Commr Bob Paulson: But I don't know that I'm undertaking to
do that. Am I undertaking to do that?
Hon. Mauril Bélanger: I'm asking you.
Commr Bob Paulson: I'll do what I can.
Hon. Mauril Bélanger: Thank you.
[Translation]
The supplementary estimates indicate a transfer of $500,000 from
the Correctional Service of Canada to certain entities to clean up
federally contaminated sites. What is the reason for that transfer? Is it
because there are contaminated sites near correctional facilities?
Ms. Anne Kelly: We had received funds, but there was a surplus.
We had to transfer it to Fisheries and Oceans Canada and to
Aboriginal Affairs and Northern Development Canada.
Hon. Mauril Bélanger: Why?
Ms. Anne Kelly: I will have to provide an answer to that later.
[English]
Hon. Mauril Bélanger: Thank you, Mr. Chairman.
The Chair: You still have a minute, if you'd like, Mr. Bélanger.
Hon. Mauril Bélanger: No.
The Chair: Okay, then, we will go to Madame Doré Lefebvre, s'il
vous plait, for five minutes.
[Translation]
Ms. Rosane Doré Lefebvre (Alfred-Pellan, NDP): Thank you,
Mr. Chair.
I would like to thank the witnesses for being here today. It is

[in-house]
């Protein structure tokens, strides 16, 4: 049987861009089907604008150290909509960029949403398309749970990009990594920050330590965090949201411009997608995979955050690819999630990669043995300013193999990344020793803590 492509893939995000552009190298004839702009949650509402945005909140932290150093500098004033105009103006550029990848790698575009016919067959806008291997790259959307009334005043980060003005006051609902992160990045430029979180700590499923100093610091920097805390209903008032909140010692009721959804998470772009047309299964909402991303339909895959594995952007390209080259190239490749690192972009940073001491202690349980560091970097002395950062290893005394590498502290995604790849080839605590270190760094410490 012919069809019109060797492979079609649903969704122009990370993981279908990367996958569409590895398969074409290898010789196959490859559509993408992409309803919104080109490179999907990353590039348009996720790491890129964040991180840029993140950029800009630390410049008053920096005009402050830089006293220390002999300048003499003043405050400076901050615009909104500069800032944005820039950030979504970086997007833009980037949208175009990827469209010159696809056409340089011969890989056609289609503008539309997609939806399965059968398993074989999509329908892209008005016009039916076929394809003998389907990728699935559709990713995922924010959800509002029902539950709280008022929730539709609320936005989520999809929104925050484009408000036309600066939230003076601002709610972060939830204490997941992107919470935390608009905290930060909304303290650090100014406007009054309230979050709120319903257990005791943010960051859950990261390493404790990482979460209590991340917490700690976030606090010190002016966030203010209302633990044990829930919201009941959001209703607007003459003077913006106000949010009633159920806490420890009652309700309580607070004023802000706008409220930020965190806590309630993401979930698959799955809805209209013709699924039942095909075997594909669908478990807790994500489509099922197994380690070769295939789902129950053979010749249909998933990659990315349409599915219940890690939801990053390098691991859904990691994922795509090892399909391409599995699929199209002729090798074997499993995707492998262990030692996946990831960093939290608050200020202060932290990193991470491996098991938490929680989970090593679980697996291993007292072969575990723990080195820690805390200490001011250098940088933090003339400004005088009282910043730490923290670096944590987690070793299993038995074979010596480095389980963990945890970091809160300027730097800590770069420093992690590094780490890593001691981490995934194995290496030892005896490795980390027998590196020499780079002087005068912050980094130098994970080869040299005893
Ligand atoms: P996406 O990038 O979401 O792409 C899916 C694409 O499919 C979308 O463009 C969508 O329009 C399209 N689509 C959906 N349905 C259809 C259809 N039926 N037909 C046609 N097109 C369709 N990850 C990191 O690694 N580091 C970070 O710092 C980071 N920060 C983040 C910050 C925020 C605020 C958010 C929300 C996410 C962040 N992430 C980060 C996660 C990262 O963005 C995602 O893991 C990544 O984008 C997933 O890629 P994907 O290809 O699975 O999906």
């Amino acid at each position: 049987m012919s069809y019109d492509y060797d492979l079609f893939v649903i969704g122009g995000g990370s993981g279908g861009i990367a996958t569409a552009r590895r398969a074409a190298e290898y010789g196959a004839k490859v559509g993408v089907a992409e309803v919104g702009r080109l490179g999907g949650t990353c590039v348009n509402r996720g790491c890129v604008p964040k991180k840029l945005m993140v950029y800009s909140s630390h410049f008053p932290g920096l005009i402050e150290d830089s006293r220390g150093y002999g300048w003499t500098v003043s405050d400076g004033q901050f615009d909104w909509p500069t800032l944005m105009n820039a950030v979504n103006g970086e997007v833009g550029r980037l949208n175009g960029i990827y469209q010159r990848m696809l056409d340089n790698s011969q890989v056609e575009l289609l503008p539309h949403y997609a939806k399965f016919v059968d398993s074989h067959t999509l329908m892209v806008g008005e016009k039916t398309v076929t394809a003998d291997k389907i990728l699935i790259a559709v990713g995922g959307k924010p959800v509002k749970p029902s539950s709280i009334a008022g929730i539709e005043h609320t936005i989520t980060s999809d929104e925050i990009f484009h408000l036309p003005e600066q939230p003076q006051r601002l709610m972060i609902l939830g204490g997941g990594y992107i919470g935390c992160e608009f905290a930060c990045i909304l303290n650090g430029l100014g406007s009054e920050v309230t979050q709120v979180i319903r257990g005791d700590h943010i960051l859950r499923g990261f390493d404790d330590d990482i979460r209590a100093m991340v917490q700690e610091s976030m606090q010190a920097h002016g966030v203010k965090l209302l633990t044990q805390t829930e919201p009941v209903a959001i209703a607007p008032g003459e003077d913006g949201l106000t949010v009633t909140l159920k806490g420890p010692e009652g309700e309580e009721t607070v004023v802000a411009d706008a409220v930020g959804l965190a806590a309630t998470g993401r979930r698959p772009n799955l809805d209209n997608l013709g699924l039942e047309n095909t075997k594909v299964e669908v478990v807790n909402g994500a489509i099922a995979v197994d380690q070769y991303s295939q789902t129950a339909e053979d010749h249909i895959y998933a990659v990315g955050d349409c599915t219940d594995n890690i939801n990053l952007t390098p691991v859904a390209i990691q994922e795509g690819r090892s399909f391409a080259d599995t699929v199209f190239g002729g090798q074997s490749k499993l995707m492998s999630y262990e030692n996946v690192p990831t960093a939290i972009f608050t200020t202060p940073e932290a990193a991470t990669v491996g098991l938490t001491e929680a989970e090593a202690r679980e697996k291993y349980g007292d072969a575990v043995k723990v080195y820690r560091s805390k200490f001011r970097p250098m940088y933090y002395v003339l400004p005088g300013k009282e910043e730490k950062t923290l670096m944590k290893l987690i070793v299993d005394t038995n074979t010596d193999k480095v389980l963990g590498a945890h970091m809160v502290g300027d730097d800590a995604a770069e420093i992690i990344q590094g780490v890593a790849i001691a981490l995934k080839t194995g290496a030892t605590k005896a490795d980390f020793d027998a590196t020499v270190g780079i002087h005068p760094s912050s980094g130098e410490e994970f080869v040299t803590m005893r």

extremely important to hear your comments on the supplementary
estimates.
My first few questions are for Mr. Guimont or anyone who can
answer them.
7
allocated to the provinces and territories based on their population.
They were able to hire police officers. It was a very good program.
We think the program achieved its objectives: police officers were
hired, they were incorporated into the police forces and, now, they
are working. That is why we ended the program. It wasn't an
ongoing program, but a temporary one.
Now I'll get to your more specific question.
Some elements of the department's programming deal with crime
prevention. We have the National Crime Prevention Centre. It's at
headquarters, but it also has ramifications in the regions. We allocate
funds, a program of about $40 million, for various initiatives in the
regions that are designated as being a priority, so that the initiatives
have a positive impact on the provinces and territories where those
programs are implemented. The programs are also variable.
Obviously, the programs can change depending on the priorities
determined by the federal and provincial governments.
We also have the Kanishka project, and $10 million has been
invested in it. The project's objective is to understand the causes of
criminal behaviour. Some of those elements are related to
components of criminal behaviour in youth. So there is a grant